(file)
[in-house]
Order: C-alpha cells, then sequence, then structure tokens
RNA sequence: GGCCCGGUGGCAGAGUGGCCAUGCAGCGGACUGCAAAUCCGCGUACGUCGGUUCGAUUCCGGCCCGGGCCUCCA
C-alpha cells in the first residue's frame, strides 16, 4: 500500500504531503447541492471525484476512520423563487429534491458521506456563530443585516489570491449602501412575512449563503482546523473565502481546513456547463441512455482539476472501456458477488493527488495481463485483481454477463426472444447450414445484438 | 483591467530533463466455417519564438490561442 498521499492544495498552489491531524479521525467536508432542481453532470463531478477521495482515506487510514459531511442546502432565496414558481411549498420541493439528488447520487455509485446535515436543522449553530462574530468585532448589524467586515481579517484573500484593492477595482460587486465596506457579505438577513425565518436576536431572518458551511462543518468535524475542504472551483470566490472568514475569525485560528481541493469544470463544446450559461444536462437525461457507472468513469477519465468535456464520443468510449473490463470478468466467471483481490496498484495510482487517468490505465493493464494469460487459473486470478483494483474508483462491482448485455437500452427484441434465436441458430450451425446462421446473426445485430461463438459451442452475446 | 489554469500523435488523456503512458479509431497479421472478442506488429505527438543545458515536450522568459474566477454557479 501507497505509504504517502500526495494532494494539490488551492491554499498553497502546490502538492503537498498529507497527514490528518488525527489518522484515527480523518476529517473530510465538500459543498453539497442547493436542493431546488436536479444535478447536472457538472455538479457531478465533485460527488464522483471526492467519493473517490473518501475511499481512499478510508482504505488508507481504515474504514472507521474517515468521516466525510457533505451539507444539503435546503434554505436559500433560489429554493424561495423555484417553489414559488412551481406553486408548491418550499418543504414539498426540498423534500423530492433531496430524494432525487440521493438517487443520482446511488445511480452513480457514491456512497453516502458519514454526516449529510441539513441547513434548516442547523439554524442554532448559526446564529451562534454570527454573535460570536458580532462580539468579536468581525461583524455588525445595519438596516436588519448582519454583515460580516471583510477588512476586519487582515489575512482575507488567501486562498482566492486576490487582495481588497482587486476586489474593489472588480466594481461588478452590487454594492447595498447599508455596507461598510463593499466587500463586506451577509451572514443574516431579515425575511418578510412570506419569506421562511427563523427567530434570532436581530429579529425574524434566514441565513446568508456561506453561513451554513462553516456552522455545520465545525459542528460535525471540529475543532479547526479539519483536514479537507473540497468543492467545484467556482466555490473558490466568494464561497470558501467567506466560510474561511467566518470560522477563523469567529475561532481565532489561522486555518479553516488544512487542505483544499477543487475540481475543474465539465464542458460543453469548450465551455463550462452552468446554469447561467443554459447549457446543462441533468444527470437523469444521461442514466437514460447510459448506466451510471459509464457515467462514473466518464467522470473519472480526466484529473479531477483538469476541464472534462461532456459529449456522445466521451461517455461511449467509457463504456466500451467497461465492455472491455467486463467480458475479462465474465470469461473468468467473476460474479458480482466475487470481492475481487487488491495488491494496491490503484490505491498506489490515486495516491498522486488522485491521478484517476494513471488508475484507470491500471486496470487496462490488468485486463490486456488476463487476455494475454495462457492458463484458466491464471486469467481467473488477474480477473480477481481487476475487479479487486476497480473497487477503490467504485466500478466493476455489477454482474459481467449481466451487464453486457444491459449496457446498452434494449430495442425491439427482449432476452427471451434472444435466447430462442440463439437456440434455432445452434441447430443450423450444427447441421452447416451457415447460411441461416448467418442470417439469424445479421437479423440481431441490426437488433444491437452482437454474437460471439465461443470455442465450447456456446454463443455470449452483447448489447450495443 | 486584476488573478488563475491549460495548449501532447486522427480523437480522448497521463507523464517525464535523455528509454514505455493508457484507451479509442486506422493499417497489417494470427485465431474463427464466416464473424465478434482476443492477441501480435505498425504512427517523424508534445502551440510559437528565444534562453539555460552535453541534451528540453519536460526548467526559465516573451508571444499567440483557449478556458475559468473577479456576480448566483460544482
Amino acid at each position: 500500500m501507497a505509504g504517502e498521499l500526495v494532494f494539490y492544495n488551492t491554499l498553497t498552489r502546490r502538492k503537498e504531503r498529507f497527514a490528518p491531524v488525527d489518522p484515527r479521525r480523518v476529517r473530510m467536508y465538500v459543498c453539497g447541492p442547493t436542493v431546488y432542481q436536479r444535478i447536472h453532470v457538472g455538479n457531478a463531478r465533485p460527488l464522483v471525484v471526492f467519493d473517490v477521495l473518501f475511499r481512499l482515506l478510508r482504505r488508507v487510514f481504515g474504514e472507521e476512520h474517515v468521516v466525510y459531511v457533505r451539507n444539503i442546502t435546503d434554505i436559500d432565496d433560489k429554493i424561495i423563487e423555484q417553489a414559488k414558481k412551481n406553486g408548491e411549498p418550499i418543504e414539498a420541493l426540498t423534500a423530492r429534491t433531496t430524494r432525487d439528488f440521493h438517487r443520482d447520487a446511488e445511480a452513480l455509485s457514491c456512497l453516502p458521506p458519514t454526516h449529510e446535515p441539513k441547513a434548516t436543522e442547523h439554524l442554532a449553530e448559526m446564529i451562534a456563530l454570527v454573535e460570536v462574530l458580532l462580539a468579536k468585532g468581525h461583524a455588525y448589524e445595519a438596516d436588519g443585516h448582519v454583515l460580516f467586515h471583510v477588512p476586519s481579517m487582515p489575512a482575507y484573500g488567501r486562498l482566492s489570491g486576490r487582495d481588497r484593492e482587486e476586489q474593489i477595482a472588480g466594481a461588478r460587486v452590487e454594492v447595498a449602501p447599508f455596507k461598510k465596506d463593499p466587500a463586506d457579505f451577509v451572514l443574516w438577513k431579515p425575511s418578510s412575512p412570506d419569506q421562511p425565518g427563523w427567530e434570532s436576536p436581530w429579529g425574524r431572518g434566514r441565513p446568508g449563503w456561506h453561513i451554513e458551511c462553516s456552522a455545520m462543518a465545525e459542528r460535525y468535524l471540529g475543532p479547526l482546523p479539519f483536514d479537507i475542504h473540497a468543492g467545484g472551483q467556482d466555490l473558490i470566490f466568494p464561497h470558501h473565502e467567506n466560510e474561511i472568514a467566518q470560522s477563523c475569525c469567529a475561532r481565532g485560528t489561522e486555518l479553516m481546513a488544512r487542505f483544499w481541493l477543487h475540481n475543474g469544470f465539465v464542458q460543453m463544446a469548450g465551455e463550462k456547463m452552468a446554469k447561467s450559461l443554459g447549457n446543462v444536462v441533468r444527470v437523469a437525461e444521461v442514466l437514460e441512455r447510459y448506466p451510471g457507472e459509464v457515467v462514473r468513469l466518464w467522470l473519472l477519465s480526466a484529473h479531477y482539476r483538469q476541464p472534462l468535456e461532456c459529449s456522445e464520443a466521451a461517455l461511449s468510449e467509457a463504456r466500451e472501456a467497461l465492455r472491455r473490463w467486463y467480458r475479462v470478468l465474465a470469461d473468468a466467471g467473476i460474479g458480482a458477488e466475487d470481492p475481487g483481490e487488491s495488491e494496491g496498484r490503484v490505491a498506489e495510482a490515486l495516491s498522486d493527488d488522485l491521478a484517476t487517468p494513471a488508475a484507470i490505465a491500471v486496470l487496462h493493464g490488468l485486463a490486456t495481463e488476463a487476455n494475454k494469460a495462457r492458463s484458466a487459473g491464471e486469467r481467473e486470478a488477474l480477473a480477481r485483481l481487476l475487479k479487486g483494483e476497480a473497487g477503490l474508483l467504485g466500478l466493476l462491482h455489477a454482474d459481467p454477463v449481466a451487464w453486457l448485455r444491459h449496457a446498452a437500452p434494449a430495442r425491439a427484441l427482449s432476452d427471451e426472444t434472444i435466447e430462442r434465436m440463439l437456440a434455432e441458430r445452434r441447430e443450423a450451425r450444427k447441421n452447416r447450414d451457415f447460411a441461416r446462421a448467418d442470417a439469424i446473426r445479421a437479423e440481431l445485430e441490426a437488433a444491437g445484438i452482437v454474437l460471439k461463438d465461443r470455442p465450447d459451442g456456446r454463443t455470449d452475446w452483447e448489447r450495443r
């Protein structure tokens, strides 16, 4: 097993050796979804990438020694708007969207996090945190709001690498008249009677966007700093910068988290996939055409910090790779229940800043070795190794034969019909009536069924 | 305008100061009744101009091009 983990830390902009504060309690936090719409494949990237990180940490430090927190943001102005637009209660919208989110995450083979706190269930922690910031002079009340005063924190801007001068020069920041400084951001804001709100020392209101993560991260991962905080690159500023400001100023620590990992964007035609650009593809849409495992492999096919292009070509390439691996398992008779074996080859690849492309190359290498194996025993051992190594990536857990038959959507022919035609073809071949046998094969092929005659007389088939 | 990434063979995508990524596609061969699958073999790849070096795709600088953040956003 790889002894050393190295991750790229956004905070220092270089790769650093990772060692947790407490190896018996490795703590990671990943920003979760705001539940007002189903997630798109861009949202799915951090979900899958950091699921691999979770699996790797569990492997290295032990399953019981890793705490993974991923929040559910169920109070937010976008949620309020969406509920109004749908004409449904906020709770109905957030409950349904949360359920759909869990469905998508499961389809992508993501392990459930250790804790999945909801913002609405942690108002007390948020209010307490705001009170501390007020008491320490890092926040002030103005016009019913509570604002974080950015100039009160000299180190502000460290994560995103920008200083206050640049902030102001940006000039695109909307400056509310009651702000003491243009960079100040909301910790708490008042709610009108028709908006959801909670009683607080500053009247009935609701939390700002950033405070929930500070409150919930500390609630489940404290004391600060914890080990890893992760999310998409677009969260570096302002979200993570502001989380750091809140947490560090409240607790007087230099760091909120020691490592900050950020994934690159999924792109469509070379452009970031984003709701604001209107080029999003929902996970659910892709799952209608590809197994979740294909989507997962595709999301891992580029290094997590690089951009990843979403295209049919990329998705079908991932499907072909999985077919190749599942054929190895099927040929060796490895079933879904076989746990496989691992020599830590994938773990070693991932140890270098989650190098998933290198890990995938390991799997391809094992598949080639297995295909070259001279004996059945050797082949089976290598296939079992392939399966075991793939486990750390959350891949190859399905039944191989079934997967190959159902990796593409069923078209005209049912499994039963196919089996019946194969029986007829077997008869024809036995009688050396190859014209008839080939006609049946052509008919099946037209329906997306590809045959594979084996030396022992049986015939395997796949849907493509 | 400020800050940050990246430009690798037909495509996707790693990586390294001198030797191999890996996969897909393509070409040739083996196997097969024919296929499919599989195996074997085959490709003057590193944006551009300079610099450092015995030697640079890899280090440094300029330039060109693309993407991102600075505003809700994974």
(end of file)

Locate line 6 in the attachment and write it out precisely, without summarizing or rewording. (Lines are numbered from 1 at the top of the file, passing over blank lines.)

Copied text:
């Protein structure tokens, strides 16, 4: 097993050796979804990438020694708007969207996090945190709001690498008249009677966007700093910068988290996939055409910090790779229940800043070795190794034969019909009536069924 | 305008100061009744101009091009 983990830390902009504060309690936090719409494949990237990180940490430090927190943001102005637009209660919208989110995450083979706190269930922690910031002079009340005063924190801007001068020069920041400084951001804001709100020392209101993560991260991962905080690159500023400001100023620590990992964007035609650009593809849409495992492999096919292009070509390439691996398992008779074996080859690849492309190359290498194996025993051992190594990536857990038959959507022919035609073809071949046998094969092929005659007389088939 | 990434063979995508990524596609061969699958073999790849070096795709600088953040956003 790889002894050393190295991750790229956004905070220092270089790769650093990772060692947790407490190896018996490795703590990671990943920003979760705001539940007002189903997630798109861009949202799915951090979900899958950091699921691999979770699996790797569990492997290295032990399953019981890793705490993974991923929040559910169920109070937010976008949620309020969406509920109004749908004409449904906020709770109905957030409950349904949360359920759909869990469905998508499961389809992508993501392990459930250790804790999945909801913002609405942690108002007390948020209010307490705001009170501390007020008491320490890092926040002030103005016009019913509570604002974080950015100039009160000299180190502000460290994560995103920008200083206050640049902030102001940006000039695109909307400056509310009651702000003491243009960079100040909301910790708490008042709610009108028709908006959801909670009683607080500053009247009935609701939390700002950033405070929930500070409150919930500390609630489940404290004391600060914890080990890893992760999310998409677009969260570096302002979200993570502001989380750091809140947490560090409240607790007087230099760091909120020691490592900050950020994934690159999924792109469509070379452009970031984003709701604001209107080029999003929902996970659910892709799952209608590809197994979740294909989507997962595709999301891992580029290094997590690089951009990843979403295209049919990329998705079908991932499907072909999985077919190749599942054929190895099927040929060796490895079933879904076989746990496989691992020599830590994938773990070693991932140890270098989650190098998933290198890990995938390991799997391809094992598949080639297995295909070259001279004996059945050797082949089976290598296939079992392939399966075991793939486990750390959350891949190859399905039944191989079934997967190959159902990796593409069923078209005209049912499994039963196919089996019946194969029986007829077997008869024809036995009688050396190859014209008839080939006609049946052509008919099946037209329906997306590809045959594979084996030396022992049986015939395997796949849907493509 | 400020800050940050990246430009690798037909495509996707790693990586390294001198030797191999890996996969897909393509070409040739083996196997097969024919296929499919599989195996074997085959490709003057590193944006551009300079610099450092015995030697640079890899280090440094300029330039060109693309993407991102600075505003809700994974």